We all need to take a break from time to time, but for some that doesn't come naturally.
My friend Kay Strom has an interesting perspective on that.
Kay Strom: Work, work, and keep on working. I learned the lesson well at my mother’s knee. You know—idle hands are a devil’s workshop and all. So taking a break doesn’t come naturally to me. I iron while I watch television. I jog in place while I talk on the phone. I know… disgusting, isn’t it? Even to me!
When I lived in Southern California, I used to relax by walking on the beach under the palm trees and watching the dolphins dance. I loved it. It was an opportunity to collect my thoughts and think and pray. Well, I moved up north and there is no beach close by. Even if there were, there isn’t predictable sunshine or dolphins or palm trees.
I do get exercise, but it’s not the soul restoring kind. It’s the cross-it-off-my-list type. But last year my husband and I purchased a price-slashed-end-of-season hot tub spa, and it has revolutionized my break time. Almost every day I carve out half an hour or so—sometimes double that—to sit and luxuriate, read, consider, and discuss life with my husband. In the winter, I cradle a cup of hot cocoa or tea. In the summer I may go all out and sip on a root beer float. But the great thing is that my stress bubbles away.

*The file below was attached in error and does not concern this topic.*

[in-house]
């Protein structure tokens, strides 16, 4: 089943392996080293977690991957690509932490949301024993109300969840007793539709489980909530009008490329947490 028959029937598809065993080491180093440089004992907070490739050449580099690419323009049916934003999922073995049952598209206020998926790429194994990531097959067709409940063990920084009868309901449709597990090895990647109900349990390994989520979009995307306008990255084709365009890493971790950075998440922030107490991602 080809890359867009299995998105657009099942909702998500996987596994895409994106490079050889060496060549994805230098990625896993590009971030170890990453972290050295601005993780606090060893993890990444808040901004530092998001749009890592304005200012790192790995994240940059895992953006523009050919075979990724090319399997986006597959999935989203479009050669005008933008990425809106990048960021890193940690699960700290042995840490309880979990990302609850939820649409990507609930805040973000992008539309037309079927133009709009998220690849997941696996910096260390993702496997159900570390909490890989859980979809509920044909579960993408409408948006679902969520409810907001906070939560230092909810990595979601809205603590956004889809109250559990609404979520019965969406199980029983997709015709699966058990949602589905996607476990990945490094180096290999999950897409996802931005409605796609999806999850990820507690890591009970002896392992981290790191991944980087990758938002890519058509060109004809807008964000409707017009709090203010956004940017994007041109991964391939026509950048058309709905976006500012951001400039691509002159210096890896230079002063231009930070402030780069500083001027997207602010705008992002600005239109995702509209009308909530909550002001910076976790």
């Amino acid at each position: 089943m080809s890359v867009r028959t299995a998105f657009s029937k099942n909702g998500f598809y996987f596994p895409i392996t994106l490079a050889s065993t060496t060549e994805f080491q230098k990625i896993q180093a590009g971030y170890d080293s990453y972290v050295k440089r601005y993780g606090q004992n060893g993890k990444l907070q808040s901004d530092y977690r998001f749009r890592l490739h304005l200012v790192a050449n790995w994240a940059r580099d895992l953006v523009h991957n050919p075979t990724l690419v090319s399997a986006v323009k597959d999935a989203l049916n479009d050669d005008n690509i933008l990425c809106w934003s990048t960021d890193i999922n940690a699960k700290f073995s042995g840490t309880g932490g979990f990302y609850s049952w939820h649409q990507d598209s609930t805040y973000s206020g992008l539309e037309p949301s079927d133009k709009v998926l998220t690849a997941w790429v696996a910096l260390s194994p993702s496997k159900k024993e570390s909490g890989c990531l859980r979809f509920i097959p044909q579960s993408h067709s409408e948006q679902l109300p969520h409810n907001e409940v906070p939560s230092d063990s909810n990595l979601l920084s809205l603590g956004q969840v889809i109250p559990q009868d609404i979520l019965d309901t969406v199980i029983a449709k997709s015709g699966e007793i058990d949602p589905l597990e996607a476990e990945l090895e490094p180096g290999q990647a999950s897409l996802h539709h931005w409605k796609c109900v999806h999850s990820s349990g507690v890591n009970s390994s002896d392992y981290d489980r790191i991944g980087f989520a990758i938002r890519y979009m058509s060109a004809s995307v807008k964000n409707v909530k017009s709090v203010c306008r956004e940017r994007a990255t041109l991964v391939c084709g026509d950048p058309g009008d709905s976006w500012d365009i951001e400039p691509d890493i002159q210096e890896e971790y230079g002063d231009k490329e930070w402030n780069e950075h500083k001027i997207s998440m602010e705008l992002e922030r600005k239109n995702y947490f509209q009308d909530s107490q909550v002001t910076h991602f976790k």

Sorry, Mom. Sometimes idleness is a virtue.
I think idle time takes on a new meaning after reading that. Kay Marshall Strom is the author of 37 books, many with a global reach, and includes prize winning screenplays and curriculum. I didn't think she had idle time, but the point is well made - she makes idle time.
Which brings me to my question/thought of the day. For all those busy people out there like Kay, do you mix activity with things that should be a break, or can you just stop and take the break?
I invite you visit Kay Marshall Strom's web page at www.KayStrom.com
opportunity re: new Canadian kids' books
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